On this website, we approach money as a legal project. Created to meet demands both public and private, money depends on law for its definition, issue, and operation. That legal structure of money – its design – matters deeply. In the words attributed to an early banker, “those who create and issue money . . . direct the policies of government and hold in the hollow of their hands the destiny of the people.” Our aim is to encourage discussion, debate, and scholarship on money’s design and its reform towards a world that is as just as it is (economically) productive. (See more)
We welcome notices and other relevant content. They should be sent to Dan Rohde: firstname.lastname@example.org
Our roundtables provide the opportunity for a short, concentrated discussion of a particular design innovation or controversy. Projected topics include banks and money creation, state public banking, postal banking, the Libra currency project (Zuck Bucks), and open access Federal Reserve Accounts. An invited contribution from a key player or knowledgeable commentator kicks off the discussion with an entry that sets out the topic. We publish solicited responses by people with a variety of perspectives. We welcome your suggestions for topics and participants. Please send them to Dan Rohde, email@example.com.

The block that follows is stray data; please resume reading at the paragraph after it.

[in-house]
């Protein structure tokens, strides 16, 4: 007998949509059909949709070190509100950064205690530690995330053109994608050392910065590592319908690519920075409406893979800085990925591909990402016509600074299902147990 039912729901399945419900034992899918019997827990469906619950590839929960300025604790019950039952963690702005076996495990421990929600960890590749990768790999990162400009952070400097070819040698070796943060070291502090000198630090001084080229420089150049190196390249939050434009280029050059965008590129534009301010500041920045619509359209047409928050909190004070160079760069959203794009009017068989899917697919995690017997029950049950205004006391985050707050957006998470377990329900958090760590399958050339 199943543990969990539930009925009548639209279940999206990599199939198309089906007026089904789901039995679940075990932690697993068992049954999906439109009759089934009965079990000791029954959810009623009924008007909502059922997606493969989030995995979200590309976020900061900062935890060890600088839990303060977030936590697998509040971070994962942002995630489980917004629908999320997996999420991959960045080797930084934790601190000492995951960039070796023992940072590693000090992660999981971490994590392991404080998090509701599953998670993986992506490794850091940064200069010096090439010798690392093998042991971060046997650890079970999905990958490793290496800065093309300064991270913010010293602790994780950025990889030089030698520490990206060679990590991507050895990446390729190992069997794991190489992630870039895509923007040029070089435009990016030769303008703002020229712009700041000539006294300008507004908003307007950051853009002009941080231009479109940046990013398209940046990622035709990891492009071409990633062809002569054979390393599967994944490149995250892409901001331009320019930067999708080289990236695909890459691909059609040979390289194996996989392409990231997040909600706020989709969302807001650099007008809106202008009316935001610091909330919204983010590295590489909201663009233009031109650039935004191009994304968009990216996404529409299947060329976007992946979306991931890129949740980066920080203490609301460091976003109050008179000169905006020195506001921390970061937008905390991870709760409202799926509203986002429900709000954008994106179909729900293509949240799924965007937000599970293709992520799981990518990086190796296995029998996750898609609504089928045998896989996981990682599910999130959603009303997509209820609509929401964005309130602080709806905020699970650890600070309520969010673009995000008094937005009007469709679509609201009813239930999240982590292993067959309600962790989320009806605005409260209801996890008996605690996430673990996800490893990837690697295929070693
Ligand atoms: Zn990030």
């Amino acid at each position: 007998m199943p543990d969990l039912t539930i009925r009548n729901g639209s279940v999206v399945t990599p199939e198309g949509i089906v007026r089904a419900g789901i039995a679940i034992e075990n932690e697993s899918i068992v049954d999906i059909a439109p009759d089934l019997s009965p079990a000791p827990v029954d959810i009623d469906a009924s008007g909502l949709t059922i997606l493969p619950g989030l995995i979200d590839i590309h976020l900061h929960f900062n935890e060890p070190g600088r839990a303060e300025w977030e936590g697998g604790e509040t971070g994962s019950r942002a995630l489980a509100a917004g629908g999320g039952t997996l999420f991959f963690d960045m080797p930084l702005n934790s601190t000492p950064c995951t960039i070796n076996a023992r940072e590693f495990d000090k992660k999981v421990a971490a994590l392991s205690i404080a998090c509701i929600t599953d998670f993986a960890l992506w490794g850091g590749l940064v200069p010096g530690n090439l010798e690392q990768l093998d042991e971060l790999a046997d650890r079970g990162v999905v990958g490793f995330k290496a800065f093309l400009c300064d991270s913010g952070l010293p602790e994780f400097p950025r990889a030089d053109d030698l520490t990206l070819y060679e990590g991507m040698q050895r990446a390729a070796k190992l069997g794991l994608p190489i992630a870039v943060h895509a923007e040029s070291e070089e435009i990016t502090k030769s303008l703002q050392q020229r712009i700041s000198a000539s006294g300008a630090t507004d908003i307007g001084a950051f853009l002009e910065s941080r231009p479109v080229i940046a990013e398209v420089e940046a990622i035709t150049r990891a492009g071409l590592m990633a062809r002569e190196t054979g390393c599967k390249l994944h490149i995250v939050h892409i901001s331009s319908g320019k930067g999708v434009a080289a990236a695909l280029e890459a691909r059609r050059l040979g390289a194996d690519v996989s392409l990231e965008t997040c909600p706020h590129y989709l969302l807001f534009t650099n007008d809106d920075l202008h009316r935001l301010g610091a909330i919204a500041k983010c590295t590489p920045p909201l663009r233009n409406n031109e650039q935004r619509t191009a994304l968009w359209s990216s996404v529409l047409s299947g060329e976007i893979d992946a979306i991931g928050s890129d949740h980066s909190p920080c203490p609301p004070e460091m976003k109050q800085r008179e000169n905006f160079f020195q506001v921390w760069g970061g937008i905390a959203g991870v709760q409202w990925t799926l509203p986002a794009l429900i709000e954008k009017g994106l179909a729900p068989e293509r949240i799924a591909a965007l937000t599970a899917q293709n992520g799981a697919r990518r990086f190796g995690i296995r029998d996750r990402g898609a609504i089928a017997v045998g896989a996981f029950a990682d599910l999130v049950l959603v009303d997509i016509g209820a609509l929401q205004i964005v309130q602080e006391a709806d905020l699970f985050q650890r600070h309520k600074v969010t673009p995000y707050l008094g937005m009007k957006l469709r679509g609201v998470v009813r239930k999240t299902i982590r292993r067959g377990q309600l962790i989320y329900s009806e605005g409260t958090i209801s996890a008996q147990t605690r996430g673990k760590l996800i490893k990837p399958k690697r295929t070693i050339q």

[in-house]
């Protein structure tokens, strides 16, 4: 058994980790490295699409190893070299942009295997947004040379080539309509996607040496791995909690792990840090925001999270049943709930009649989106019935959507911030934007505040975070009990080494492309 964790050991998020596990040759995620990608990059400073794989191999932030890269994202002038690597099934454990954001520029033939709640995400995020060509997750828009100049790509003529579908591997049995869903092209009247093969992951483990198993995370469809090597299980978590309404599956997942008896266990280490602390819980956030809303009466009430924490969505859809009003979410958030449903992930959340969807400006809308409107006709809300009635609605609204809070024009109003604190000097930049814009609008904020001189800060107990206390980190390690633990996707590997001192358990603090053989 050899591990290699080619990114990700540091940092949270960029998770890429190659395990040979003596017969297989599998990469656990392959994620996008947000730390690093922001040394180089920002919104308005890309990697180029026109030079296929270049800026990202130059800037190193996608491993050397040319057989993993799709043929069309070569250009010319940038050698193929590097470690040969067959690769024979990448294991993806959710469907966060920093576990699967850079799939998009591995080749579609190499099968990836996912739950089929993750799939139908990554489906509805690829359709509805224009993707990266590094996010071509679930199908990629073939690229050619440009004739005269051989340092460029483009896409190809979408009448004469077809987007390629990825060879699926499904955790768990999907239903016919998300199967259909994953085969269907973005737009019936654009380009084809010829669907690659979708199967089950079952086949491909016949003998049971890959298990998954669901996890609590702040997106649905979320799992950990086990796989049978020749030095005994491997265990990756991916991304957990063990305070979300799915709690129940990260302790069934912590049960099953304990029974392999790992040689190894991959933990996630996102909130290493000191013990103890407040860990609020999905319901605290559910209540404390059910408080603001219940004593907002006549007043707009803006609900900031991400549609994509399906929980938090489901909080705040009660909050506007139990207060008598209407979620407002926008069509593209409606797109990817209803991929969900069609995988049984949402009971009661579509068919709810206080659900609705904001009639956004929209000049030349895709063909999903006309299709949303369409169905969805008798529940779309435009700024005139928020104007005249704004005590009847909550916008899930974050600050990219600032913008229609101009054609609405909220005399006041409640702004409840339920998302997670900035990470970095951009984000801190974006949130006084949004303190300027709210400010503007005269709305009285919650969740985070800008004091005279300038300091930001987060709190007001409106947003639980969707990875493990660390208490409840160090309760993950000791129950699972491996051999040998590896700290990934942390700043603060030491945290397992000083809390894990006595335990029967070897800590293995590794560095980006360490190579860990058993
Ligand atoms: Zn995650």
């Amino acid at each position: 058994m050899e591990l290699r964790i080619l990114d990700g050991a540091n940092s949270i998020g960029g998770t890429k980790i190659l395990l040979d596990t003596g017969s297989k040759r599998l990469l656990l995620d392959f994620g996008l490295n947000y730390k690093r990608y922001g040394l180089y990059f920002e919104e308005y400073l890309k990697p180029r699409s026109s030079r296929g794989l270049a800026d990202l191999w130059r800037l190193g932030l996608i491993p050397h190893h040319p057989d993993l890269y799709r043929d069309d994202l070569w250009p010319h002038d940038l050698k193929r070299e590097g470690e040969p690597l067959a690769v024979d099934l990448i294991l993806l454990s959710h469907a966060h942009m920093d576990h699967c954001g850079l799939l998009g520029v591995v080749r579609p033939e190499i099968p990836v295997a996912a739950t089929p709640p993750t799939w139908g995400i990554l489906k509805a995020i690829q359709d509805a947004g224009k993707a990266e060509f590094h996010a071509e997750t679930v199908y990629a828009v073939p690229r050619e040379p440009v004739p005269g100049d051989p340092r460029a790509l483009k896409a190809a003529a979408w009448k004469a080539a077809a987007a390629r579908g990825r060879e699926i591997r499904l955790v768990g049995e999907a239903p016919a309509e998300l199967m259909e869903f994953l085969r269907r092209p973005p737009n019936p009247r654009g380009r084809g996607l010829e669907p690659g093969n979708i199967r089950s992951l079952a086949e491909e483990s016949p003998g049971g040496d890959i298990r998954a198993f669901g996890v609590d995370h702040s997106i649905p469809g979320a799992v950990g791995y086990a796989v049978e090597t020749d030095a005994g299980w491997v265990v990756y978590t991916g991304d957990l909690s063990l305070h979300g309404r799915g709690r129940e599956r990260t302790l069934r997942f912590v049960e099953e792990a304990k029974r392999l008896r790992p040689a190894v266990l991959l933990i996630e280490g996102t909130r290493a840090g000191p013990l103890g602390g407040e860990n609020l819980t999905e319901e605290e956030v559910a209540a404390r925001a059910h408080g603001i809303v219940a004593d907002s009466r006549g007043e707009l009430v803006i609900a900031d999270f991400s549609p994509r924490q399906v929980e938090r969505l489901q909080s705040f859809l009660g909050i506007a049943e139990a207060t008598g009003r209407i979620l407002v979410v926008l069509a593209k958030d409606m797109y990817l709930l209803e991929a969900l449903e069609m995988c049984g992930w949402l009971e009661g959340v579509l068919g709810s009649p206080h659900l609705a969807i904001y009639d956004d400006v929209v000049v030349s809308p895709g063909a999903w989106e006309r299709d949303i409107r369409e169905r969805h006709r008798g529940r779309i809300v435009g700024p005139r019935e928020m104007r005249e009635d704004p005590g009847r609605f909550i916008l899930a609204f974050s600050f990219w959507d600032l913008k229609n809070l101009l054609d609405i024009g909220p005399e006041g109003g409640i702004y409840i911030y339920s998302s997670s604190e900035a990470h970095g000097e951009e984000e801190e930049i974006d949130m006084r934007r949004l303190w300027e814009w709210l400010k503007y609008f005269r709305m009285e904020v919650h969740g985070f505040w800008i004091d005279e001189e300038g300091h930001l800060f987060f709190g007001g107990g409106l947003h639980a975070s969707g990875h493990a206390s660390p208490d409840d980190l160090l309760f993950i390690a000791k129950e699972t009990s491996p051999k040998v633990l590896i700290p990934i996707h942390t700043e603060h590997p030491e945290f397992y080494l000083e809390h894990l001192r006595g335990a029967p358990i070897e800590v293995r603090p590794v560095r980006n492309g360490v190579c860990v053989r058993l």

[View all Roundtables]
This column includes short pieces explaining policy proposals that highlight, revise, or contest current monetary design. While we focus on contemporary proposals, historical episodes may be included occasionally. Columns are written by editors or by student authors and will be updated monthly.
Students interested in becoming a Just Money columnist should contact Dan Rohde: firstname.lastname@example.org.
[View all Policy Spotlights]
This page contains abstracts and links to recent scholarship on monetary design and related issues. We also welcome posts to older scholarship that should be flagged. Please submit abstracts to Dan Rohde: email@example.com
[View all Scholarship]
[View all Scholarship]
The Teaching Archive collects syllabi, course materials, and other teaching tools (videos, charts, animations). We would be delighted to post all relevant contributions. Please send them to Dan Rohde: firstname.lastname@example.org.
[View Teaching & Resources]
[Sign up for our mailing list.]